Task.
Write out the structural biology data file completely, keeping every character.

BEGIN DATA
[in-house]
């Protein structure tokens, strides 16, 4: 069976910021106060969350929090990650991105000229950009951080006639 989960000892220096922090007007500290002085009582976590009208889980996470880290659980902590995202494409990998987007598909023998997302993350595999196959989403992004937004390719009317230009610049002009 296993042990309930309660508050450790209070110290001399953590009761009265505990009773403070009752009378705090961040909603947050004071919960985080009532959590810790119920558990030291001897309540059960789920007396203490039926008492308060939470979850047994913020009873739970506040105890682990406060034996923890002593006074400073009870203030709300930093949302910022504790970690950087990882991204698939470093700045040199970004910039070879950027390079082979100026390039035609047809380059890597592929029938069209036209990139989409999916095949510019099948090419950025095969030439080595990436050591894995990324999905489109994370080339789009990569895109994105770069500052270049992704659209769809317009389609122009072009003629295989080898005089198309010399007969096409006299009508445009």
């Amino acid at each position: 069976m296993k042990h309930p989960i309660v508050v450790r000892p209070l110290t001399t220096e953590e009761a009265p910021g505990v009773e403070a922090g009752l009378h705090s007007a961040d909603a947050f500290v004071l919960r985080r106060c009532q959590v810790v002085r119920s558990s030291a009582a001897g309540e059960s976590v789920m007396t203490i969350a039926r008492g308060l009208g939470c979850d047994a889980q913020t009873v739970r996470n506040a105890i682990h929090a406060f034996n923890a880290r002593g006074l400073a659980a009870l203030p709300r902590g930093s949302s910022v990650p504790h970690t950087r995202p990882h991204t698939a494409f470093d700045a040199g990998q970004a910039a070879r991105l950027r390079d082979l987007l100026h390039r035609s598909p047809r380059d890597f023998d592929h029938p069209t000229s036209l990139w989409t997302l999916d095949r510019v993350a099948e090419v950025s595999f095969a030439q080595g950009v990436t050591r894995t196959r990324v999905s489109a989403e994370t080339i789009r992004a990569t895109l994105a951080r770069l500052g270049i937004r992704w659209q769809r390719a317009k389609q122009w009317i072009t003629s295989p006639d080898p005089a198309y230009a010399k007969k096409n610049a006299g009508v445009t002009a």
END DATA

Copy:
[in-house]
């Protein structure tokens, strides 16, 4: 069976910021106060969350929090990650991105000229950009951080006639 989960000892220096922090007007500290002085009582976590009208889980996470880290659980902590995202494409990998987007598909023998997302993350595999196959989403992004937004390719009317230009610049002009 296993042990309930309660508050450790209070110290001399953590009761009265505990009773403070009752009378705090961040909603947050004071919960985080009532959590810790119920558990030291001897309540059960789920007396203490039926008492308060939470979850047994913020009873739970506040105890682990406060034996923890002593006074400073009870203030709300930093949302910022504790970690950087990882991204698939470093700045040199970004910039070879950027390079082979100026390039035609047809380059890597592929029938069209036209990139989409999916095949510019099948090419950025095969030439080595990436050591894995990324999905489109994370080339789009990569895109994105770069500052270049992704659209769809317009389609122009072009003629295989080898005089198309010399007969096409006299009508445009």
């Amino acid at each position: 069976m296993k042990h309930p989960i309660v508050v450790r000892p209070l110290t001399t220096e953590e009761a009265p910021g505990v009773e403070a922090g009752l009378h705090s007007a961040d909603a947050f500290v004071l919960r985080r106060c009532q959590v810790v002085r119920s558990s030291a009582a001897g309540e059960s976590v789920m007396t203490i969350a039926r008492g308060l009208g939470c979850d047994a889980q913020t009873v739970r996470n506040a105890i682990h929090a406060f034996n923890a880290r002593g006074l400073a659980a009870l203030p709300r902590g930093s949302s910022v990650p504790h970690t950087r995202p990882h991204t698939a494409f470093d700045a040199g990998q970004a910039a070879r991105l950027r390079d082979l987007l100026h390039r035609s598909p047809r380059d890597f023998d592929h029938p069209t000229s036209l990139w989409t997302l999916d095949r510019v993350a099948e090419v950025s595999f095969a030439q080595g950009v990436t050591r894995t196959r990324v999905s489109a989403e994370t080339i789009r992004a990569t895109l994105a951080r770069l500052g270049i937004r992704w659209q769809r390719a317009k389609q122009w009317i072009t003629s295989p006639d080898p005089a198309y230009a010399k007969k096409n610049a006299g009508v445009t002009a």